Our Waterfront Land Is Falling into Lakes; Homes at Risk for Flooding

Q & A

Our Waterfront Land Is Falling into Lakes; Homes at Risk for Flooding

By Dustin Anderson / Published April 2020

Photo by iStockphoto.com/Bkamprath

Before you know it, Florida will be in the midst of its rainy season and under the inevitable threat of hurricanes. Now is the time for community associations to begin preparation. As we enter this period, it’s important to realize that you’re not alone, and your challenges are being experienced and addressed by associations throughout the state.

     Here are some of the questions and answers we have received from clients and those seeking answers to a wide range of environmental issues.

Our community has numerous lakes and canals. We’re seeing quite a bit of shoreline erosion that is eating away at backyards and easements. Why is this happening?

     First of all, don’t worry, because there are solutions. Keep in mind that this erosion is inevitable because of constantly changing water levels due to heavy rains and then the dry season. This is happening because of constant water movement, which is pulling the sediment from the adjacent shoreline.

If our association doesn’t address these issues, what are the possible ramifications?

     Inaction can result in expensive situations. With land literally disappearing into waterways, homes are at further risk of flooding. Exposed cable lines can lead to expensive repairs. Unstable land can result in serious injuries to homeowners and those operating heavy equipment, and it can cause injuries to homeowners who enjoy walking along their lakefront properties.

What can be done?

     There are many solutions that address shoreline erosion. We regularly recommend the SOX Erosion Solutions™ line of products. Golf courses, municipalities, governmental agencies, and homeowners associations are using these systems because of their cost effectiveness and ease of installation.

     It can be installed quickly, depending on the length of shoreline, and re-creates the original shoreline while reclaiming lost land. It also allows residents to once again enjoy the views and activities associated with having lakefront property. It is one of the most effective ways to restore shorelines, prevent future erosion, and safeguard wildlife habitats. In addition, the material serves as a natural filter, preventing pollutants from entering waterways.

     The SOX products provide aesthetic value and are preferable to cement sea walls and rocks placed along shorelines.

We are seeing dead fish in our lakes and ponds. Why is this happening? What can be done?

     Your waterways are probably experiencing poor water flow, resulting in water with low oxygen content. This can kill fish. The condition can be improved by installing fountains and other aeration systems. Depending on the age of the pond, over time sediment may build up excessively and prevent the pond from being healthy. This can be taken care of by dredging the excess “muck” from the waterbody.

We’ve heard that certain types of plants can actually cause damage to our waterways. What does this actually mean?

     Aquatic plant management is one of the most significant aspects of lake and wetland maintenance. The Lake & Wetland team is certified to identify and rectify problems related to invasive plants, which are non-native vegetation that threatens the existence of natural plants. If not addressed, these invasive plants can overtake areas and actually result in wildlife habitat loss.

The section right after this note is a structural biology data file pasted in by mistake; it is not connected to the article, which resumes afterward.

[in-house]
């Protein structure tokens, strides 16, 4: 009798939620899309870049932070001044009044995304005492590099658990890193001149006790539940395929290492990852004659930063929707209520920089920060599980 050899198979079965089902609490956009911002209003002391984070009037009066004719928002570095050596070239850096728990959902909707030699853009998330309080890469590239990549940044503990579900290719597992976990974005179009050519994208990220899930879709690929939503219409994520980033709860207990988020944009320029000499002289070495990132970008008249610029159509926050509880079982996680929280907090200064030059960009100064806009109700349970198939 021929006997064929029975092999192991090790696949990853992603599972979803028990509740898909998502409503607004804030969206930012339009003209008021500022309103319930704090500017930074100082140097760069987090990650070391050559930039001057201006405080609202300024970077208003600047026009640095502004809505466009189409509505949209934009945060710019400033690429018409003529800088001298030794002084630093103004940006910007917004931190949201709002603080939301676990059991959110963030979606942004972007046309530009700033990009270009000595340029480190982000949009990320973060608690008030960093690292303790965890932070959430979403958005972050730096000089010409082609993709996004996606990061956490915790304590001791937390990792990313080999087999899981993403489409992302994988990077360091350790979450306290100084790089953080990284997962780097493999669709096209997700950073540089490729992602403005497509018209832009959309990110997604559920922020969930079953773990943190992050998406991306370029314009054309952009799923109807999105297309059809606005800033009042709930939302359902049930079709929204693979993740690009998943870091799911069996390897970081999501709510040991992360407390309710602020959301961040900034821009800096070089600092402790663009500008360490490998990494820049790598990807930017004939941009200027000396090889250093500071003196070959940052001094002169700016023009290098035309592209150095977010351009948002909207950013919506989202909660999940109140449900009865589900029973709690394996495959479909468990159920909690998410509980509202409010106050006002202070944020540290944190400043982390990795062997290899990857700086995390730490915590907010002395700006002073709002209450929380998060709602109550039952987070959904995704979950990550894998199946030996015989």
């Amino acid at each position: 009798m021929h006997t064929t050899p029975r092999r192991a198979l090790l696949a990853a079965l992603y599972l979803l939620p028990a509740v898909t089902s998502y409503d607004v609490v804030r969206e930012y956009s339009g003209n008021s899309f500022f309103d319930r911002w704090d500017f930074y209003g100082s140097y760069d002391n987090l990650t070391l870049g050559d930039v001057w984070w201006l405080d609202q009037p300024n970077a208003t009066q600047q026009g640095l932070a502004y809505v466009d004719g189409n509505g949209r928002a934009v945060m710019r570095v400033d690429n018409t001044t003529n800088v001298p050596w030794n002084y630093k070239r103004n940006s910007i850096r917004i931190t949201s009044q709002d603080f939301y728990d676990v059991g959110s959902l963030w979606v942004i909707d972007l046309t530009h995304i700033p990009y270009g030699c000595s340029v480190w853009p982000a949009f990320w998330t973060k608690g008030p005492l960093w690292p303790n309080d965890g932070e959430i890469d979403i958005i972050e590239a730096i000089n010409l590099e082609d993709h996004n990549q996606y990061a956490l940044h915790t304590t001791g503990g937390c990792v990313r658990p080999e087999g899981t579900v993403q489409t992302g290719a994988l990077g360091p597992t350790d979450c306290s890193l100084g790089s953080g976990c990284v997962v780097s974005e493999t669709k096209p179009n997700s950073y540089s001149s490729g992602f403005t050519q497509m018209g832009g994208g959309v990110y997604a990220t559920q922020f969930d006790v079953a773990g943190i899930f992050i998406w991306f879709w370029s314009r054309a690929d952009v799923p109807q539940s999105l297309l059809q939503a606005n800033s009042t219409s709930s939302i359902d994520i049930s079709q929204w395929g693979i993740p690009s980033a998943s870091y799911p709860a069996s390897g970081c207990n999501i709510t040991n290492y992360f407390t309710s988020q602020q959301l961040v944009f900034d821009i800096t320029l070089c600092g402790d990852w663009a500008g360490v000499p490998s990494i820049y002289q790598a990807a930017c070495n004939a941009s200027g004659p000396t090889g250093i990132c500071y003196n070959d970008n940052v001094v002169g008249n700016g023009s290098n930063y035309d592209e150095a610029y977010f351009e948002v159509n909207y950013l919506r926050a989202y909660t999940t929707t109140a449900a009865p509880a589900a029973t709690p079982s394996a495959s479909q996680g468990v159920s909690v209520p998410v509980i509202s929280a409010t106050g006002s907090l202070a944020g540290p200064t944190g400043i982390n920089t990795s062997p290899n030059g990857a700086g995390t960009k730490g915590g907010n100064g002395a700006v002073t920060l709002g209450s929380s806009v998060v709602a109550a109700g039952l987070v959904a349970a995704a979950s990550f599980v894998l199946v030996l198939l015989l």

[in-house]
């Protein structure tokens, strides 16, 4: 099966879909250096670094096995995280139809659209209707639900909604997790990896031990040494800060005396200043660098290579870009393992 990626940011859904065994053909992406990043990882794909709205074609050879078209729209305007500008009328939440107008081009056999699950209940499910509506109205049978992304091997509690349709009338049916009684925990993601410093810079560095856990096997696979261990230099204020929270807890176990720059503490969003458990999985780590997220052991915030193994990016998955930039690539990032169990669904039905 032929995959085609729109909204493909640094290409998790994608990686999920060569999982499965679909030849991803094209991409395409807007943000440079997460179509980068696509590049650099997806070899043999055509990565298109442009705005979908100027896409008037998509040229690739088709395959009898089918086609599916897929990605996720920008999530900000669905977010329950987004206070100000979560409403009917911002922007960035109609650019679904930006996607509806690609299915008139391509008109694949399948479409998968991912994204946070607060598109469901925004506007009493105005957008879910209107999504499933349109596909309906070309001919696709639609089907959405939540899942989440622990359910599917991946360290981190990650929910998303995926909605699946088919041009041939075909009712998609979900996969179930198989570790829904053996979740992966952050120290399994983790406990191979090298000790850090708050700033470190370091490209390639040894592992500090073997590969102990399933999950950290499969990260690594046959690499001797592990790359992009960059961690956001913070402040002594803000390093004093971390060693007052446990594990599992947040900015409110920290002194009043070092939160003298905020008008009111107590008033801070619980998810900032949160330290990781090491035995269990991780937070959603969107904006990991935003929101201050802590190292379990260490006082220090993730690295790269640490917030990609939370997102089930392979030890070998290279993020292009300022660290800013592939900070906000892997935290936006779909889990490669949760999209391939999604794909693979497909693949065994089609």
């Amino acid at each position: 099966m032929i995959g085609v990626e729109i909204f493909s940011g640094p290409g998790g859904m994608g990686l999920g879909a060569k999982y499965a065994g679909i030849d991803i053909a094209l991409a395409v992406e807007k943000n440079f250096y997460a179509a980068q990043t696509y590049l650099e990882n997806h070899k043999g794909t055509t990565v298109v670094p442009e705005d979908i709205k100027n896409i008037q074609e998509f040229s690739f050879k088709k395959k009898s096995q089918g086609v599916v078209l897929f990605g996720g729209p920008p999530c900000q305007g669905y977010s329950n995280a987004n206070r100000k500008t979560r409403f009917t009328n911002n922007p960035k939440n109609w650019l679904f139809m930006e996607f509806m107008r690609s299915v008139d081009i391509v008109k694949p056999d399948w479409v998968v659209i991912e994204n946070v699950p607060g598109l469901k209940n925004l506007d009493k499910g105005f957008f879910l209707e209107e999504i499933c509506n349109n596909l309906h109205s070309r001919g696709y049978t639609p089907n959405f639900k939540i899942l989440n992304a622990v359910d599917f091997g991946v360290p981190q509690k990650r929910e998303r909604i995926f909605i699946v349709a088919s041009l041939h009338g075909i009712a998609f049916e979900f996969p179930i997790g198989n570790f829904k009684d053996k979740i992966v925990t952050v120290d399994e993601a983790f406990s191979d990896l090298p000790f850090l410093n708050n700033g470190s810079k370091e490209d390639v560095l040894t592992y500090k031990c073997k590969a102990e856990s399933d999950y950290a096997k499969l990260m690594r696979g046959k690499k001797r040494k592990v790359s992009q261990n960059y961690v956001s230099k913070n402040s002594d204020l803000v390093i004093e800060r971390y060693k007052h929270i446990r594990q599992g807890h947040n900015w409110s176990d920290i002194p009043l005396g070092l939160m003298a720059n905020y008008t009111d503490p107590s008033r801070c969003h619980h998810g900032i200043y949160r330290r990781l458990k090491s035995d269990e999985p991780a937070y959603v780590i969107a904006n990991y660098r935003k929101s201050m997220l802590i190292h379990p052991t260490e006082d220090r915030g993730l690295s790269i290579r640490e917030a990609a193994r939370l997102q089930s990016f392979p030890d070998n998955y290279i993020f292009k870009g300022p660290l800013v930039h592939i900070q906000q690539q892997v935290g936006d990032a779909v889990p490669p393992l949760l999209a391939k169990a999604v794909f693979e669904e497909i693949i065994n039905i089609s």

It seems as though our mosquito/midge populations are growing. Residents actually avoid leaving their homes to avoid these bothersome bugs. How can this problem be addressed?

     Controlling the mosquito and midge population is essential for lakeside residents. This can be accomplished through the use of proven larvicides and the stocking of native mosquitofish.

We’ve heard that there are “natural” ways to eliminate algae and build-ups of organic sediment and sludge in our waterways. This is, of course, preferable to chemical solutions. Can you explain?

     An alternative to applying algaecides is stocking waterways with grass carp. These fish are native to Asia and feed on algae. They can be farmed to be sterile, so when they are put into the lake to control the algae, the species will not overrun the other fish species.

     Similar “natural” strategies can also be implemented to eliminate sediment that is common in many water bodies. This occurs as years of nutrients and organic matter enter the pond through runoff containing fertilizers, grass clippings, leaves, and animal waste. In many ponds, the largest contributor to pond sludge is dead algae, which accumulates annually. Our naturally occurring cultures efficiently digest pond bottom materials and lower the organic matter in the water column for cleaner water and higher oxygen levels.

Dustin Anderson

Field Operations Manager, Lake and Wetland Management

Dustin Anderson is Field Operations Manager with Lake and Wetland Management. Lake and Wetland Management is a full-service environmental resource management company that develops programs that protect and enhance environmental assets for golf courses, homeowners associations, and municipalities. The company has offices throughout Florida. For more information, visit www.lakeandwetland.com or call (855) 888-Lake.